From Alaska with love...

If you are not familiar, RISK is simply a power mongering board game. You place armies, roll dice and attack neighbouring countries. Assimilating a continent will get garner your army with more pawns to expend in death and destruction and fuel your campaign for world domination. You collect cards after successfully killing a neighbour, and in Conquest’s gentle twisting of the rules, you can choose from the following 4 bonuses:

  1. Depends – # of army depends on face value of card, and its combination
  2. Increases – # constantly per cashes in card set
  3. Limit – # increases until 16
  4. Same – sets are statically set at 5


Conquest makes good use of the touch-screen. All you need is your thumbs for placement of armies, attacks, and cashing in sets. To embark on a mission, you merely slide your thumb from the attacking territory (make sure there is at least one army inside) toward the poor sods who are about to be rained upon by your lethal fury. The game will then decide how many “dice” you than throw, and of course, as in the board game, Conquest is replete with cheating throws — of course, sometimes you get lucky too, but this is RISK – I am supposed to complain — where a strong army of 21 will lose against 3. The only real interface issue is whilst attacking: sometimes you may press attack in quick succession and ‘overfire’ so to speak, and inadvertently deploy your army. This issue alone makes me wish the final deploy/end attack button had a different home on the screen.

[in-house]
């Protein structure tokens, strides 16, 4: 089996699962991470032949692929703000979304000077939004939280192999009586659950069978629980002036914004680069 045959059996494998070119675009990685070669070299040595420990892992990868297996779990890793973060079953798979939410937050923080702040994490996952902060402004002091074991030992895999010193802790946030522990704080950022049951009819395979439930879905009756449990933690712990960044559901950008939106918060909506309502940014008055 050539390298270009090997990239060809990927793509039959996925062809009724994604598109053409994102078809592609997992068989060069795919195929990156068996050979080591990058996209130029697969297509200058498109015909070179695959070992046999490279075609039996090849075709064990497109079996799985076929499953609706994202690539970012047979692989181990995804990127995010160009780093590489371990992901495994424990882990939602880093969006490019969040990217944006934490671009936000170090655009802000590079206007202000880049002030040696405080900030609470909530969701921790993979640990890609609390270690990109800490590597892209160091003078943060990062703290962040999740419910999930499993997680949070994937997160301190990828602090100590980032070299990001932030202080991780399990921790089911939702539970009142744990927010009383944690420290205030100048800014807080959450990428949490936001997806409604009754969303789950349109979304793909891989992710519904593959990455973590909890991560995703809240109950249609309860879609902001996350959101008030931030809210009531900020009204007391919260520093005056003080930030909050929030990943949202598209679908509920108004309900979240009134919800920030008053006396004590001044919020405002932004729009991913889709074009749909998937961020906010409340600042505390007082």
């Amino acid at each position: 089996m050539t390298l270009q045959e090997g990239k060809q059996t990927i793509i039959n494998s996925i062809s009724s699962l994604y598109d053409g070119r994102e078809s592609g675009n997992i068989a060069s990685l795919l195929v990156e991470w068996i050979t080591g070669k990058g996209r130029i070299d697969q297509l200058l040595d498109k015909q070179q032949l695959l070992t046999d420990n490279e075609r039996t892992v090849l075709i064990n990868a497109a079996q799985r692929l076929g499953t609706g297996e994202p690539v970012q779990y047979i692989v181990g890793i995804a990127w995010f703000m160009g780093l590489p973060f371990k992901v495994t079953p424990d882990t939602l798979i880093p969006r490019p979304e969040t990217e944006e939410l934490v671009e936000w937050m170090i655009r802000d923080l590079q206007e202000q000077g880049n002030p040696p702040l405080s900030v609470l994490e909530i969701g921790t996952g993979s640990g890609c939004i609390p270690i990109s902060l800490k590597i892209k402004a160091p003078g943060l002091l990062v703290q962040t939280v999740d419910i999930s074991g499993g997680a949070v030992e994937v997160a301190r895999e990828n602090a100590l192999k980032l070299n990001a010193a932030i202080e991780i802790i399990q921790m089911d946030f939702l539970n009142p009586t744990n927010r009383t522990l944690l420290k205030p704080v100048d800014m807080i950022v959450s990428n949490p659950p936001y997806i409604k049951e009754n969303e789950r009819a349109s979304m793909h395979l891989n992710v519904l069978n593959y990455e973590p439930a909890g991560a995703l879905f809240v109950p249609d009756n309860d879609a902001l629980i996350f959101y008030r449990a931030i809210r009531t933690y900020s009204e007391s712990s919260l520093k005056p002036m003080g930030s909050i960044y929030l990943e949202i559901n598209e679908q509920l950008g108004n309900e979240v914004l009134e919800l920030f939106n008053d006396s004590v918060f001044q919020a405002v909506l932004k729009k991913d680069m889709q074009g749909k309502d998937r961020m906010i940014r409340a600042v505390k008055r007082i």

As for AI difficulty: I could not win on easy or very easy, but as soon as I stepped up to ‘very hard’, the board was mine even though I usually find it very hard to win any game on any setting. In fact, in the span of an afternoon, I have fully beaten six maps on the setting. The other caveat is an issue with movement: some of the pieces have a mind of their own. For instance, several times, my army buzzed off to some remote, backward place like Norway for lutefisk when I specifically sent them to the weak Ukraine. Issues with movement are about half solved by the blessed ability to zoom and pan into the map using pinch and spread gestures, but not all.